Matthew 13: 24-43
I had thought of that song, Peace in the Valley, as I read these readings for this weekend and thought of all that has transpired in the world the past days and weeks. “No sadness, no sorrow, no trouble I see…”, is the desire of the songwriter. Yet, as we look out at world circumstances and watch planes, most likely, inadvertently shot out of the air, Israelis invading Gaza, Palestinian kids innocently killed, who were in the wrong place at the wrong time, and plenty of instability throughout the world, including our own internal strife in this country as we live with tension of young children entering this country by the thousands, like many others, fleeing violence. You can’t help but wonder what kind of change will occur and will we ever see peace in the valley?
I’m no expert in foreign policy or war, nor do I want to be, but I’ve had plenty of experience of dealing with the wars that have existed within me and battling with my own reality. So often, in my experience, the desire is to eradicate myself from evil or at least live in denial of the darkness that exists within, forever projecting it outward and onto others. If anything, I want to believe the lie that I am all wheat and free of weed. But if we’re honest with ourselves, it just isn’t true. The weeds may not define us, but they are there!
As much as that is our own response, we only magnify that tremendously when we move it to the world stage. It so often seems as if it at times has become our sole task to eradicate the world of evil (which we will never do). If we only destroy Hamas…if we only destroy bin Laden…if we only destroy or get rid of Democrats or Republicans…if we only impeach the president…if we only send all those immigrants crossing back to where they came from…somehow eliminating what we don’t like is going to somehow give us the illusion that all of our problems are gone and we can go on living in this perfect world where it’s only wheat and no weeds.
Yet, in the Gospel today the direct command by Jesus in the parable is to not pull the weeds. Even he seemed to know that the disciples would want to do what appears to be the obvious, get rid of what gets in the way. It’s rather unfortunate that these interpretations have been inserted into the gospel because it at times can take away us being stretched by the intent of the parable. Love our enemies. Maybe the greatest war that we face is finally confronting the enemy within us. That’s when change really begins to happen. That’s when conversion opens us up and our hearts expand to a deeper and wider love. No, none of it means that people should not be held accountable, but eliminating and eradicating, only makes us what it is that we hate about the other. It makes us the enemy not only within, but in the world around us and we take it out on the people we encounter.
I have to believe, as we heard again this week in Paul’s letter to the Romans, that there is a great groaning that is happening not only within myself but in the world of God’s. Somehow we are being moved, widened, deepened, into something other than ourselves. The Spirit not moving to eliminate the weeds within, but rather transforming that they too can be used to bring about good.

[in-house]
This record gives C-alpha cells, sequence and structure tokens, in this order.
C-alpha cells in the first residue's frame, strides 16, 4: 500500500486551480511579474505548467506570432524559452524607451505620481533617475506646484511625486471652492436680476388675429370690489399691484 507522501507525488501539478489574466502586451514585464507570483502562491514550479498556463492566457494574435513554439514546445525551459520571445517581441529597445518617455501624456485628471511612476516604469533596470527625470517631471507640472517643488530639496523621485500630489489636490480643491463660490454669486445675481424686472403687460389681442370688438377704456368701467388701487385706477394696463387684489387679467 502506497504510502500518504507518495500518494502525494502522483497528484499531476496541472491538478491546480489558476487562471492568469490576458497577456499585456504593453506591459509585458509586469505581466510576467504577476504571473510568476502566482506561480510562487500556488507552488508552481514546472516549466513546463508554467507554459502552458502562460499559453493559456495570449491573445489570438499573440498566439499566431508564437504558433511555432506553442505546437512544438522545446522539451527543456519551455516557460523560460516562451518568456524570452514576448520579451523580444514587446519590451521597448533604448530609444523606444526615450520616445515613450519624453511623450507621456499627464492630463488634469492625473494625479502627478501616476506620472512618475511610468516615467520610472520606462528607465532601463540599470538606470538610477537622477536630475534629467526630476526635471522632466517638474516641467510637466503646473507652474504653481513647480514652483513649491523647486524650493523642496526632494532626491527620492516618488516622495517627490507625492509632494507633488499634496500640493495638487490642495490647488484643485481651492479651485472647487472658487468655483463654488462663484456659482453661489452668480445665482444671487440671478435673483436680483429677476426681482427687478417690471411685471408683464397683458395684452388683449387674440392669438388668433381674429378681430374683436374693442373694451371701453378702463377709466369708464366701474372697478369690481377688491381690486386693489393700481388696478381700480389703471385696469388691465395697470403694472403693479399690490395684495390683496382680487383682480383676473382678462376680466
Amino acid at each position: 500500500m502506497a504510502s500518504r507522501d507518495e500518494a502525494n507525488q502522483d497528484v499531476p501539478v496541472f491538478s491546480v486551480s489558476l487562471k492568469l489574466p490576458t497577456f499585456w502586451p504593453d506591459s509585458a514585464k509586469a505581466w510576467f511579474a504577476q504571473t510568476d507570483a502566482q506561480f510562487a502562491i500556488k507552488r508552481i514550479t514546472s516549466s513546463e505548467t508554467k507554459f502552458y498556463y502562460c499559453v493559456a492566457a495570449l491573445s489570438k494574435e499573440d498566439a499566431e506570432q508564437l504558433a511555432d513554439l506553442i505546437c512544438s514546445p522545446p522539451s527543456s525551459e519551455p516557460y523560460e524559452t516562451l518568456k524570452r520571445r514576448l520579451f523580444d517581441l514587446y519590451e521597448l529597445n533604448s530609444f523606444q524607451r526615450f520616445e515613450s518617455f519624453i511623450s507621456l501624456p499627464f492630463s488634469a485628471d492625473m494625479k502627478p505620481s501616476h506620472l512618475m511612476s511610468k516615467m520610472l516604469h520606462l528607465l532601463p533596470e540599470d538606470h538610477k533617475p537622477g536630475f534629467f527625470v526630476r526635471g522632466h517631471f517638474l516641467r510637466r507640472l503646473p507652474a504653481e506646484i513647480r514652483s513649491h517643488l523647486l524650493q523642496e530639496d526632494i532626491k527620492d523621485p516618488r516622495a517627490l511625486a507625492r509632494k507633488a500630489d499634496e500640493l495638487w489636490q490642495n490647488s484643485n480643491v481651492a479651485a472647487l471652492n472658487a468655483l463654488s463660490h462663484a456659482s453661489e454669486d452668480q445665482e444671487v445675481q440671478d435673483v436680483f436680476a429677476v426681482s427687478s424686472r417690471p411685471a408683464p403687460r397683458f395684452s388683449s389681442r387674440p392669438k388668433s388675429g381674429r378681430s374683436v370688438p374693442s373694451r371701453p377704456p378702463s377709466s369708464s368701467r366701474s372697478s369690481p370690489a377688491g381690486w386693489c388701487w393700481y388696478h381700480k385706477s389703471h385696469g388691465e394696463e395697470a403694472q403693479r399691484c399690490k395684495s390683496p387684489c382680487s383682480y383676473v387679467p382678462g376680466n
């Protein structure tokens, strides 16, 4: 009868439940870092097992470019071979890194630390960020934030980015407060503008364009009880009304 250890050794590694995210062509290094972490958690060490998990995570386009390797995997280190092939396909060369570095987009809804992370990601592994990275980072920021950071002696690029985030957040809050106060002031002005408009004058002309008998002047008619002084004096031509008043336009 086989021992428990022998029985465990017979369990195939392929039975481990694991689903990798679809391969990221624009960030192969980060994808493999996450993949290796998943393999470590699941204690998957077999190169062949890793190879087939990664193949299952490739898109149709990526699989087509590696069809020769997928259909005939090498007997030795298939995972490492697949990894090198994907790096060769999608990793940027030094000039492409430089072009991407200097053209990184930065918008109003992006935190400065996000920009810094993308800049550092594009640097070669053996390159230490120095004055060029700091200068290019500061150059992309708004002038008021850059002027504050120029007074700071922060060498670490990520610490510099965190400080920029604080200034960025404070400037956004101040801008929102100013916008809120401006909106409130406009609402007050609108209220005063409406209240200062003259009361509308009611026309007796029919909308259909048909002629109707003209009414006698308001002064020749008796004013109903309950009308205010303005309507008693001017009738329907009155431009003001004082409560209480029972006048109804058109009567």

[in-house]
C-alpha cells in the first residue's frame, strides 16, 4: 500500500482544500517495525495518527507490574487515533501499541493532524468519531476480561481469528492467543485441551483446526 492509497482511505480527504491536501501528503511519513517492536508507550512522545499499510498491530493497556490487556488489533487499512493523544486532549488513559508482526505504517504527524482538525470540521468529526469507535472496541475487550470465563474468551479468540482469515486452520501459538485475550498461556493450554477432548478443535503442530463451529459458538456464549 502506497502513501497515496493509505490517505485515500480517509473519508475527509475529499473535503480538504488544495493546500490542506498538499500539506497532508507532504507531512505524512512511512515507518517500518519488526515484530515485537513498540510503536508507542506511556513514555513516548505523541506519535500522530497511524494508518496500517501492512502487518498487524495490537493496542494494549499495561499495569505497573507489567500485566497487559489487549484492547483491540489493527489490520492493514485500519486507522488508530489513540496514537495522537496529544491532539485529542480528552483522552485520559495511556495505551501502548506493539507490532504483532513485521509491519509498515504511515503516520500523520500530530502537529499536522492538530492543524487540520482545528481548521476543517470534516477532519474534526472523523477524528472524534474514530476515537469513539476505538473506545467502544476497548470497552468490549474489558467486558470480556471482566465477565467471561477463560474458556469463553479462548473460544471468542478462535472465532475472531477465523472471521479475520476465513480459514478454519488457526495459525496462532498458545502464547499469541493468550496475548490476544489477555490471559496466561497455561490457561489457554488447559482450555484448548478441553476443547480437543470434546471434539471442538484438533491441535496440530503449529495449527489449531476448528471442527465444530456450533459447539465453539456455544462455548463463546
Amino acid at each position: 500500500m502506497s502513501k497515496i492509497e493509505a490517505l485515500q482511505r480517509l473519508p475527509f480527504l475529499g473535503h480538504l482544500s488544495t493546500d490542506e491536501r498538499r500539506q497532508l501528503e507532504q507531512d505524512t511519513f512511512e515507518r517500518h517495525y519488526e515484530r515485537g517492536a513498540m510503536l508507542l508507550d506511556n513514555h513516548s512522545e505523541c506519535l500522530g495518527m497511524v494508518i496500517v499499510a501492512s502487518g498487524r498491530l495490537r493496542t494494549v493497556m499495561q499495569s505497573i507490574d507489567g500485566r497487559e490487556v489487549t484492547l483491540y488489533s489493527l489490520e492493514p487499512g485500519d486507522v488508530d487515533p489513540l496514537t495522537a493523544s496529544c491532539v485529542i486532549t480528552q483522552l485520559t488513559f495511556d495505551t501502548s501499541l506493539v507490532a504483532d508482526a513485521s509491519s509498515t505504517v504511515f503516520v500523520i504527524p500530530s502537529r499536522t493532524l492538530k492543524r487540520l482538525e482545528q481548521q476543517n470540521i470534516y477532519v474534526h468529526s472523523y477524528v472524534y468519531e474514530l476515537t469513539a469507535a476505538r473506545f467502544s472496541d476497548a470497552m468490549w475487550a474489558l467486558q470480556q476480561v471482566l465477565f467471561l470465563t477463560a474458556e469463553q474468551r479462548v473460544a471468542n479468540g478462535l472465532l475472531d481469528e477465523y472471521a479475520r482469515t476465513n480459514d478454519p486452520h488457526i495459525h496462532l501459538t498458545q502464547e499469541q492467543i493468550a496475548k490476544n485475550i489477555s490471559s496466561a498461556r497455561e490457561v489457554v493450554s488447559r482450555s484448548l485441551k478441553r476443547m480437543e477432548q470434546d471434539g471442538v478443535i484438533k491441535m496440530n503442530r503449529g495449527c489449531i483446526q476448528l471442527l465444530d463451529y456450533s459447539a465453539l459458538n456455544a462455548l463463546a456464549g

As I watched all these stories unfold, I haven’t thought about how we should remove Hamas, take out Putin, go after those that took down that plane, scream at those kids crossing the boarder, which is probably why I’m no political leader; rather, I’ve often wondered what has gone on in their lives? What has led them to lead the way they lead? What have those kids been through, the unthinkable violence, that has led them to travel thousands of miles to come to this country? Weeds? Wheat?
As we reflect upon this gospel this weekend, it’s harder than we think; and if it isn’t, then pray to be challenged and pushed out of your own comfort zone and become aware of the war that may exist not only out there in foreign lands, but deep within myself. It’s the path to greater compassion for the other and understanding for people that are different. Maybe the greatest challenge for any of us is to accept the reality that, God-willing, I am defined by the wheat, but that in no way means that any of us are exempt from the weeds.
Before we are quick to pull the weeds, ask ourselves, where does that come from within? Before we speak with such vitriol and violence and demean others by what we say or do, ask ourselves, where does that come from within? They’re my weeds and they’re yours. They keep us boxed in and limit our vision. Would we want to have ourselves uprooted, pulled up, and thrown into the fire? “If you pull up the weeds you might uproot the wheat along with them.” Will there be peace in the valley? Yes, but only when I first confront the weeds and the war within. When I begin to accept it about myself, peace will begin to unfold; in turn, we bring it to the world we live in, a world in need of that peace, not brought by war and hate, but by accepting God’s love and mercy first for ourselves.